Current Reporting System for Adverse Drug Reactions National Pharmaceutical Control Bureau Ministry of Health Malaysia www.bpfk.gov.my WHO Collaborating Centre For Regulatory Control of Pharmaceuticals Member of Pharmaceutical Inspection Cooperation Scheme MS ISO 9001:2000 Certified
Feedback given to registration holders receive ADR report report ADR Pharmaceutical company ADR form National ADR centre Health professionals WHO recommendations Malaysian ADR Advisory Committee (MADRAC) Drug Control Authority (DCA) ADR MONITORING SYSTEM IN MALAYSIA
THE SPONTANEOUS REPORTING SYSTEM Malaysia like most other countries uses a spontaneous reporting system for ADR Passive surveillance system Health professionals are encouraged to report adverse reactions which they believe to be drug-related directly to the regulatory authority or the company marketing the suspected product on a voluntary basis.
The spontaneous reporting system processes 1. data acquisition which depends largely on the input of information derived from reports submitted by the health professionals who have encountered what they suspect is an ADR The spontaneous reporting system 1.data acquisition 2.data assessment 3.data interpretation
The spontaneous reporting system 1.data acquisition 2.data assessment 3.data interpretation The spontaneous reporting system processes:- 2. data assessment which involves assessment of the individual case reports and assessment of pooled data obtained from various sources such as the international database of the WHO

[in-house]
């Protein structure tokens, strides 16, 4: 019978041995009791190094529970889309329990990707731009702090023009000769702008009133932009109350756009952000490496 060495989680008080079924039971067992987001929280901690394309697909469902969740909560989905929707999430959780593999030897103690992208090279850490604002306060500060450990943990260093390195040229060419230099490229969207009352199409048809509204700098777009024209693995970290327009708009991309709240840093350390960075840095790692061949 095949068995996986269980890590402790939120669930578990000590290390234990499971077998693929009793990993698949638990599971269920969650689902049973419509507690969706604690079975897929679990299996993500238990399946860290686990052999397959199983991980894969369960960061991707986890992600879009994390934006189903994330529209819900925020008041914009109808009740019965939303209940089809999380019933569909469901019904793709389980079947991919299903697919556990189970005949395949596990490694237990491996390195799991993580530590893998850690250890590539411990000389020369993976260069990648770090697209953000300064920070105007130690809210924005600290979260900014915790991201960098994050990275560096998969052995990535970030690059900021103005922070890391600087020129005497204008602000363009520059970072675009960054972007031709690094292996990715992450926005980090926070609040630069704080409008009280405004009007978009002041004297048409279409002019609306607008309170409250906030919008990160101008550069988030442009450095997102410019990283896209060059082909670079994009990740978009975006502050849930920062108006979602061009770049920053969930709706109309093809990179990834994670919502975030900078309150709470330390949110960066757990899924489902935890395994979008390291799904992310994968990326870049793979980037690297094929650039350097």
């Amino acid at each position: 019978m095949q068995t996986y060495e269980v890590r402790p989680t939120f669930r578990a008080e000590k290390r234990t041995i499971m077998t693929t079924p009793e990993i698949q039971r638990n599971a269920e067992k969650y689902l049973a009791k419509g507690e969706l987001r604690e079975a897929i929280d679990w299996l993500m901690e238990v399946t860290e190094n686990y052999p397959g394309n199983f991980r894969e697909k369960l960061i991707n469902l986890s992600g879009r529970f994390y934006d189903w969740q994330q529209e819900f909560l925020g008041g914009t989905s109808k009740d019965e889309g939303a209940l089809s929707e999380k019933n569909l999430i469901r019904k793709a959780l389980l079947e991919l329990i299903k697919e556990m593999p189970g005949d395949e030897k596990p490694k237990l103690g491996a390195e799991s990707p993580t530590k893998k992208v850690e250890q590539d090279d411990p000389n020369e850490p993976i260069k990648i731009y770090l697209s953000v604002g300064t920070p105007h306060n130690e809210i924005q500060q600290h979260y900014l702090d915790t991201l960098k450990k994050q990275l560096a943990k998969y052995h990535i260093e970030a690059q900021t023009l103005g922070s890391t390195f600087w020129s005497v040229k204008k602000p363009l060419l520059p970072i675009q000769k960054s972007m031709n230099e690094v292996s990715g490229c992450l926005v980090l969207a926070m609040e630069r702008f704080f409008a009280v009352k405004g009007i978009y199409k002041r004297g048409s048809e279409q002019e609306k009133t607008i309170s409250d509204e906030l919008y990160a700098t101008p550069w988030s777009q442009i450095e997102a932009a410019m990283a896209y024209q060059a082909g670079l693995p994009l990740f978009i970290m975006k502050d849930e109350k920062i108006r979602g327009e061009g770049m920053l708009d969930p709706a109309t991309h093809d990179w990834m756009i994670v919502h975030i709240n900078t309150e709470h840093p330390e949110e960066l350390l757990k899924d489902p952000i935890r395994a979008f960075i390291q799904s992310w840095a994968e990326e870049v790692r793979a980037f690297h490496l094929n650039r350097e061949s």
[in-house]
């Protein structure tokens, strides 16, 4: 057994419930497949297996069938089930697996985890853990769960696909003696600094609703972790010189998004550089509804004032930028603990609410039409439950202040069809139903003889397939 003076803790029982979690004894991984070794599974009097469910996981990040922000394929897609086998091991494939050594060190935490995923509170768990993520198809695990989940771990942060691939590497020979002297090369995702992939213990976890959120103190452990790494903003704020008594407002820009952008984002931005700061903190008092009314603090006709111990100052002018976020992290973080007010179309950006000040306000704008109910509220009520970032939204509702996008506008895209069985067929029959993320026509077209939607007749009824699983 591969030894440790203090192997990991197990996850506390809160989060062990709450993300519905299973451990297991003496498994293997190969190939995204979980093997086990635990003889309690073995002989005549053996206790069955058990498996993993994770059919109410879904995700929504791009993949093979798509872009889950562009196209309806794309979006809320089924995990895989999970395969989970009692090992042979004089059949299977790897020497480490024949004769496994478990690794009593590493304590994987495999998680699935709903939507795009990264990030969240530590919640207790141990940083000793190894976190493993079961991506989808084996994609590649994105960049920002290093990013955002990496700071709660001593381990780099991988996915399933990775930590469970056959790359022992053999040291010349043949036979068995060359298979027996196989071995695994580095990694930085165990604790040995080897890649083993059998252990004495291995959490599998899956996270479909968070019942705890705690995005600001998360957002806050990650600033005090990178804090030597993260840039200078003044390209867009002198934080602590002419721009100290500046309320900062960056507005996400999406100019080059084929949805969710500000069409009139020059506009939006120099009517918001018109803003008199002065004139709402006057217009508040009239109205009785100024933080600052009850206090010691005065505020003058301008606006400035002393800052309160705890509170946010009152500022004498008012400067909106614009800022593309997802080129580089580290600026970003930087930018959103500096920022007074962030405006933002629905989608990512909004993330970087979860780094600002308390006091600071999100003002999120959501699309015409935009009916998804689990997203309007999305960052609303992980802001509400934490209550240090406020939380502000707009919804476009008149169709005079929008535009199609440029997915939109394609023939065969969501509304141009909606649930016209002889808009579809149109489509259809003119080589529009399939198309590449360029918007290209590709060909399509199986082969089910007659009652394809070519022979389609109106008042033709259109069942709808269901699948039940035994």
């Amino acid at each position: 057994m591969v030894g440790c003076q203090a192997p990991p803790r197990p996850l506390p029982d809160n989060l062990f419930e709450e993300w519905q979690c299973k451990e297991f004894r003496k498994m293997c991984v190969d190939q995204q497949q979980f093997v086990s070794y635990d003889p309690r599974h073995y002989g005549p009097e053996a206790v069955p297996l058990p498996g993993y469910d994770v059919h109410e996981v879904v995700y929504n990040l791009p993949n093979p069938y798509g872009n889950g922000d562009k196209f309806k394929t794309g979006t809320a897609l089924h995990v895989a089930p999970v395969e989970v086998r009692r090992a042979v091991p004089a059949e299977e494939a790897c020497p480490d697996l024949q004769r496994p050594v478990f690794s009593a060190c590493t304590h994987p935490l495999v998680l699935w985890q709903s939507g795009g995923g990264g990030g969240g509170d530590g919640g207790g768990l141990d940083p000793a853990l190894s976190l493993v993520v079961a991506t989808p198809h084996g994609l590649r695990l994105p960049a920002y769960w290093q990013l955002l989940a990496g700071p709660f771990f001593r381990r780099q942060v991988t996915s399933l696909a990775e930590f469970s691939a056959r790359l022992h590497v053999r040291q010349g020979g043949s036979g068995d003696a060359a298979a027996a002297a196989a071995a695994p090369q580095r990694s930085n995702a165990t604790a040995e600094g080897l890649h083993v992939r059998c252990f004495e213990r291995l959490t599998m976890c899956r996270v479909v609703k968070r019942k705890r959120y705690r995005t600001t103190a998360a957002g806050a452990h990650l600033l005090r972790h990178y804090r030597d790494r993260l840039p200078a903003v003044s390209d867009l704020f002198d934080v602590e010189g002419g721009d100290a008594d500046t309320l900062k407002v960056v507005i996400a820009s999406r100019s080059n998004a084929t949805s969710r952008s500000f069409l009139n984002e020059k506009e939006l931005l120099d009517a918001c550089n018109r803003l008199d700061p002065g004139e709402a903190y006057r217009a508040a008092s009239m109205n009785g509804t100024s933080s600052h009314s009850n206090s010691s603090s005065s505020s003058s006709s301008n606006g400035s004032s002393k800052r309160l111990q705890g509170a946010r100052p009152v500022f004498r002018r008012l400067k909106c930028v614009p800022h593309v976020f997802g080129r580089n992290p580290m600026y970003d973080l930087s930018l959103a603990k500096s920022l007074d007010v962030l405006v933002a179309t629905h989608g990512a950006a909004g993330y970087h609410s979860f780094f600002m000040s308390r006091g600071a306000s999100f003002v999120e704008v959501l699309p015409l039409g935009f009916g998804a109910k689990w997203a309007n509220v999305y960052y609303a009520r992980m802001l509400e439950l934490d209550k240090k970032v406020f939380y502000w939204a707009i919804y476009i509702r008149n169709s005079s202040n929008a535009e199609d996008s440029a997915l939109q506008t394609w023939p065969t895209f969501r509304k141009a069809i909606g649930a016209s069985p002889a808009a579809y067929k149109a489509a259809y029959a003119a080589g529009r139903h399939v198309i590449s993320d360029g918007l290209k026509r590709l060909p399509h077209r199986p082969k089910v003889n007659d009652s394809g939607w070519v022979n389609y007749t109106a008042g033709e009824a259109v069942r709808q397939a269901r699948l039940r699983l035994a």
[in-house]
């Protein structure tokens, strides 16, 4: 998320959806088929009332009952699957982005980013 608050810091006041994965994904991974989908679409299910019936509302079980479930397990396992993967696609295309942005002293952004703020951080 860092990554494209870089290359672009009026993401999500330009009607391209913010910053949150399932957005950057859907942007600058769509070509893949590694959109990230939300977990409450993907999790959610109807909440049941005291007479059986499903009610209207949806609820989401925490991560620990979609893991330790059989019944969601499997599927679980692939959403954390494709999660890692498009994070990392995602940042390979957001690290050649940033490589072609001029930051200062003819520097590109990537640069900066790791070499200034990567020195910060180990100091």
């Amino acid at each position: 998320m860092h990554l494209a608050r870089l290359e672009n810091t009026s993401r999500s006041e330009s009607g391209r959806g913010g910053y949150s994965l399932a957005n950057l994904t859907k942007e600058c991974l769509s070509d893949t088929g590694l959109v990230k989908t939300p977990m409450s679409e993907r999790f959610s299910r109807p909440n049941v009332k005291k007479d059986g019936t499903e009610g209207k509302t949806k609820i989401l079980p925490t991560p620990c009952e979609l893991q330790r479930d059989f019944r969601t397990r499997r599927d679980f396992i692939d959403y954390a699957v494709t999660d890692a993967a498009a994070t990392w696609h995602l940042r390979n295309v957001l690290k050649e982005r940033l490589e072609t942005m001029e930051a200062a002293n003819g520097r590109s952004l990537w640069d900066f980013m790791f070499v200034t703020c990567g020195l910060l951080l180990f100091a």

The spontaneous reporting system 1.data acquisition 2.data assessment 3.data interpretation The spontaneous reporting system processes:- 3. data interpretation based on the available data and the assessments made, a signal related to the adverse reaction may be generated
Malaysia Adverse Drug Reactions Advisory Committee (MADRAC) • As part of the regulatory process, a system to ensure the safety of the public consuming registered products was established through the monitoring of adverse drug reactions • MADRAC was established under the Drug Control Authority (DCA) to perform the function of monitoring safety profiles of drugs registered for use in Malaysia
MADRAC provides the DCA with information pertaining to drug safety issues which occur locally and internationally • The National Drug Safety Monitoring Centre, which is the secretariat to MADRAC, was accepted as the 30th member of the World Health Drug (WHO) Safety Monitoring Program in 1990. • Under the monitoring programme, all ADR reports which have been received and screened by MADRAC are submitted to the Uppsala Monitoring Centre in Sweden for inclusion into the WHO database
MADRAC Mission To ensure the safety of Malaysians through the continuous assessment of the safety profiles of drugs registeredfor use in this country.
What MADRAC do? Functions • Promote ADR reporting in Malaysia • Provide information and advice to the DCA in order that regulatory action can be taken based on the ADRs received (local & foreign). • Provide information to doctors, pharmacist and other health care professionals on ADRs. • Participate in the WHO ADR monitoring programme.